My House is Your House

Spokane residents rent out their space on sites like Airbnb, but few follow city rules

Caitlin Richardson and her husband, John McCormack, use money from Airbnb to pay down the mortgage on their new house. - YOUNG KWAK
Young Kwak
Caitlin Richardson and her husband, John McCormack, use money from Airbnb to pay down the mortgage on their new house.

Whether it's contortionists on the way to their next tour stop, or parents visiting a daughter in hospice care, at the end of the day visitors need a place to rest and recharge that doesn't break the bank.

That's why many turn to hosts who post their guest room, their basement or their apartment on rental sites like VRBO and Airbnb.

"We've had people come in for all sorts of things. Weddings, baby showers, hospital stays," says Caitlin Richardson, who with her husband John McCormack has rented out a guest room in their Downriver neighborhood home for about a year now through Airbnb. "We see people dealing with great things and hard things, and we get to be with them on their journey."

For Richardson, her first stay in an Airbnb early in 2016 convinced her it might be a good idea to look into hosting. She was in Seattle for her sister's wedding, and found a posting that was not only closer to her family, it also cost about half what hotels were charging farther away, and had its own kitchen, making for more affordable meals.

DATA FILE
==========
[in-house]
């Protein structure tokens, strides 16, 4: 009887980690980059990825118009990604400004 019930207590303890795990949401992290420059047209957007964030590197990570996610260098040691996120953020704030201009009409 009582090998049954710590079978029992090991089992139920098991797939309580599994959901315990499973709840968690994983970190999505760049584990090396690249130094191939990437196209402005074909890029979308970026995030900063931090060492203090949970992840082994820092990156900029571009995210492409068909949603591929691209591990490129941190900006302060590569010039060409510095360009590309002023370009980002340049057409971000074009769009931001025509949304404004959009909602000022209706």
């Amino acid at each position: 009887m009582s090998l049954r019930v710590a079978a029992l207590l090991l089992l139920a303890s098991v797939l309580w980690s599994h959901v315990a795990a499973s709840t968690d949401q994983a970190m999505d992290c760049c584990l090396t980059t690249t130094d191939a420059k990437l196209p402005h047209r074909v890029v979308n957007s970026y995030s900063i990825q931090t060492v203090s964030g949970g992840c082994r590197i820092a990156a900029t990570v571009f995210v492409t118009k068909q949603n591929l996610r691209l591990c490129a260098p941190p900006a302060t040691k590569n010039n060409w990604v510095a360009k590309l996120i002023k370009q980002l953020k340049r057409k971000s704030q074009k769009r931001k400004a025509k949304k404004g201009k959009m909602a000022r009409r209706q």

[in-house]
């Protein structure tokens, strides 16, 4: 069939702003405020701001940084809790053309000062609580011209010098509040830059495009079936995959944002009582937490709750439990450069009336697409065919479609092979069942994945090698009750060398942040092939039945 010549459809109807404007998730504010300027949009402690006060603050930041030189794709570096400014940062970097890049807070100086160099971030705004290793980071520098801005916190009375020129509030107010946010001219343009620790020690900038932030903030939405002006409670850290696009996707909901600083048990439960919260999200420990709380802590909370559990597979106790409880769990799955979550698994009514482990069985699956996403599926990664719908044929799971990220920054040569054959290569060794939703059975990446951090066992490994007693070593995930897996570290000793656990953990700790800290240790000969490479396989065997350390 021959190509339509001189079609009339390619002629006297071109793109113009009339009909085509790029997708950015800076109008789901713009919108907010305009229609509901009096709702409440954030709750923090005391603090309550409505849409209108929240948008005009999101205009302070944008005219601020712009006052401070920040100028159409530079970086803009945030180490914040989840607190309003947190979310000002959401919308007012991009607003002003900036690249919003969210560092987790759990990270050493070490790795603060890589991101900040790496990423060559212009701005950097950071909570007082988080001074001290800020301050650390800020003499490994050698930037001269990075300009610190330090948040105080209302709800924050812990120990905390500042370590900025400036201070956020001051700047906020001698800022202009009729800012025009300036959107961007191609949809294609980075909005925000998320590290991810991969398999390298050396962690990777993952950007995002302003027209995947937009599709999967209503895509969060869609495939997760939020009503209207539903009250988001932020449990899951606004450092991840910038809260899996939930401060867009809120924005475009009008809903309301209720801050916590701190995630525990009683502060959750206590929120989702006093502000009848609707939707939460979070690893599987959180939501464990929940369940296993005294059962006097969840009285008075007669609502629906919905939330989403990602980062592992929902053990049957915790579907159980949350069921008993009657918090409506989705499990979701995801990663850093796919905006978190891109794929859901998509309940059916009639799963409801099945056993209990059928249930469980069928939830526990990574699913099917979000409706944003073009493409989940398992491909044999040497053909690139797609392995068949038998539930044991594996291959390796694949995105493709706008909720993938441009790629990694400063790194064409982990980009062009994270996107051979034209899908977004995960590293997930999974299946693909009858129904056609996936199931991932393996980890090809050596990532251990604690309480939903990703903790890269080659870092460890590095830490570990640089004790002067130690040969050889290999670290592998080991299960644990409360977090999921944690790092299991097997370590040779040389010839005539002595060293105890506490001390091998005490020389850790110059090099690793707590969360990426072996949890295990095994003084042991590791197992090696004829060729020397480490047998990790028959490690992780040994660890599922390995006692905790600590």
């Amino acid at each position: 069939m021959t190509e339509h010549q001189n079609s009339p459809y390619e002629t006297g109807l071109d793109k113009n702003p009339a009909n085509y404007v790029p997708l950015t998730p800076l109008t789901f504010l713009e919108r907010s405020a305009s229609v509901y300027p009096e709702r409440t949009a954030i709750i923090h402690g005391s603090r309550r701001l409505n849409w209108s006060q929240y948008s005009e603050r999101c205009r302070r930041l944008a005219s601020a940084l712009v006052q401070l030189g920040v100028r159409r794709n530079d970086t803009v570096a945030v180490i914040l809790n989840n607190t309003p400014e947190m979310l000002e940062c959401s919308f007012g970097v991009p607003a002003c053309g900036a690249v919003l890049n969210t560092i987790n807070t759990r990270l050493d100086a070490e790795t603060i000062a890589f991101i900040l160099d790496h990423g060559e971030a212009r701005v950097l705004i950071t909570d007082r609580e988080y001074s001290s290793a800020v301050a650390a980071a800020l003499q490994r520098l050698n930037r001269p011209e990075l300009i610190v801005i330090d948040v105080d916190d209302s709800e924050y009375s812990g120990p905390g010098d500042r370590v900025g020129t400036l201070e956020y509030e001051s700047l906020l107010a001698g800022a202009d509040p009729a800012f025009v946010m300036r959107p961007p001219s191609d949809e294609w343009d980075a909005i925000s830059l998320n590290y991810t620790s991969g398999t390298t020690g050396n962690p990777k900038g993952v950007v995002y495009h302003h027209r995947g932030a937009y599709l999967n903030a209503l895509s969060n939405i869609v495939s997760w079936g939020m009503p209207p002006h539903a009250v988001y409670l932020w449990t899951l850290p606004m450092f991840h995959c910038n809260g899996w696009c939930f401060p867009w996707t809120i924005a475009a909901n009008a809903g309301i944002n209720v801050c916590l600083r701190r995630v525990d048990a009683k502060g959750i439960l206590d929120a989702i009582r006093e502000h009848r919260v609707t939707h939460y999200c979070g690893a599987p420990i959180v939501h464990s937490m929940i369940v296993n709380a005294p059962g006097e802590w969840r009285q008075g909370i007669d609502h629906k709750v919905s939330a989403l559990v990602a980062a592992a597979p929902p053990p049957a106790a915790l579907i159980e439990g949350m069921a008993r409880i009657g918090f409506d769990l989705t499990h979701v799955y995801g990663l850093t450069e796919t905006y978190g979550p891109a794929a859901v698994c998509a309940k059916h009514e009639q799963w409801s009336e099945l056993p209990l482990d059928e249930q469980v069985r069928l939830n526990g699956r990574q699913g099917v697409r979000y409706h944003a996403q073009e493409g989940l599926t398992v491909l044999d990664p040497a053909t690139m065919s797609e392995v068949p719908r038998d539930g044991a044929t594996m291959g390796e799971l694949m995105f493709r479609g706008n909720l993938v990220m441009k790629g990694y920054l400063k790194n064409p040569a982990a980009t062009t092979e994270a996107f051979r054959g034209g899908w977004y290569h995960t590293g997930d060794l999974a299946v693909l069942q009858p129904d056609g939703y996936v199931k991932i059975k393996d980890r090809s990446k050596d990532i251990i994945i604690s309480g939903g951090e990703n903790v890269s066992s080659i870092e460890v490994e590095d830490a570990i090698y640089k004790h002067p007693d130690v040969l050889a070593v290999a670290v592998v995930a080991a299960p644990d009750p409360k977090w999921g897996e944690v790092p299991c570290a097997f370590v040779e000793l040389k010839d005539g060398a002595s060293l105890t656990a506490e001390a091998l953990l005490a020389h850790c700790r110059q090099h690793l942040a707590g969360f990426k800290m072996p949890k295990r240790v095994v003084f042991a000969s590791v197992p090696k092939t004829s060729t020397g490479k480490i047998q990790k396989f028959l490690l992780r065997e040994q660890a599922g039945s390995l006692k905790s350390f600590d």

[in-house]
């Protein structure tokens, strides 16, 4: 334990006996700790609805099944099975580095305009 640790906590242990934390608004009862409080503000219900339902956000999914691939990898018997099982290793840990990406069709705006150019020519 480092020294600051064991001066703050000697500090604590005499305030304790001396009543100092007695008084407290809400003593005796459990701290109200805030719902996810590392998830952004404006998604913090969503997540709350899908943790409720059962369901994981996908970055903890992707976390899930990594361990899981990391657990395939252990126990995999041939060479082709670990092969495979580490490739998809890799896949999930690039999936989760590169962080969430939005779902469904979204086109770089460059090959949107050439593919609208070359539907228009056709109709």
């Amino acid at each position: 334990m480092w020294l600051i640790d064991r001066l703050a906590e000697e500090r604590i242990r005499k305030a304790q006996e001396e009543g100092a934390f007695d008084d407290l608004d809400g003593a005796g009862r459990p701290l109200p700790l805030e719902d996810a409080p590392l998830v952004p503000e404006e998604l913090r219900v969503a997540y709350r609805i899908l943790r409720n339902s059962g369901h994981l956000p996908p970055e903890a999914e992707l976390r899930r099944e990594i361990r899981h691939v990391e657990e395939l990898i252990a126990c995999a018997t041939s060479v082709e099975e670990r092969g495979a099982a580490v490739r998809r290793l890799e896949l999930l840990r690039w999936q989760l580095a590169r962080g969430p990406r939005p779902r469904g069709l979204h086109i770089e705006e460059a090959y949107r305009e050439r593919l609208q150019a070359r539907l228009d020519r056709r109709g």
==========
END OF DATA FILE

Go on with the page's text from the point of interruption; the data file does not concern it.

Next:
Now as hosts, the Spokane couple is able to rent out their often otherwise unused guest room multiple nights a week. The site adjusts the price within a range the couple is comfortable with depending on demand. During busier times, such as Hoopfest, the price is closer to $50 a night, and during slower times such as the middle of winter, it's closer to $25 a night.

"We thought we might meet some interesting people and make some extra cash," Richardson says. "We just bought our house two years ago, so any extra money helps pay down the mortgage."

While short-term rentals have made it easier for people to earn money on the side, they've also run into legal gray areas as government agencies try to keep pace regulating the emerging industry, hotels denounce lax oversight of their new competitors, and listing sites push back against new rules.


Airbnb has sued New York City and San Francisco, among other cities, over regulations that threaten fines over illegal listings.

Some cities worry that the rentals may make it even harder to find affordable housing. The

Oregonian reported in September that Portland had lost 1,000 affordable homes because they'd been converted to short-term rentals.

For nearly two years, Spokane has required people who rent out their space for less than 30 days at a time to register with the city. Part of the thinking behind the new rule was to ensure that people are paying their taxes and to deal with complaints that the hotel-like rentals weren't allowed in some city zones.

The city permit, required for rentals in residential areas, has an initial cost of $150, then $100 for every year after that.

Twenty-one months into the program, only 18 locations have registered.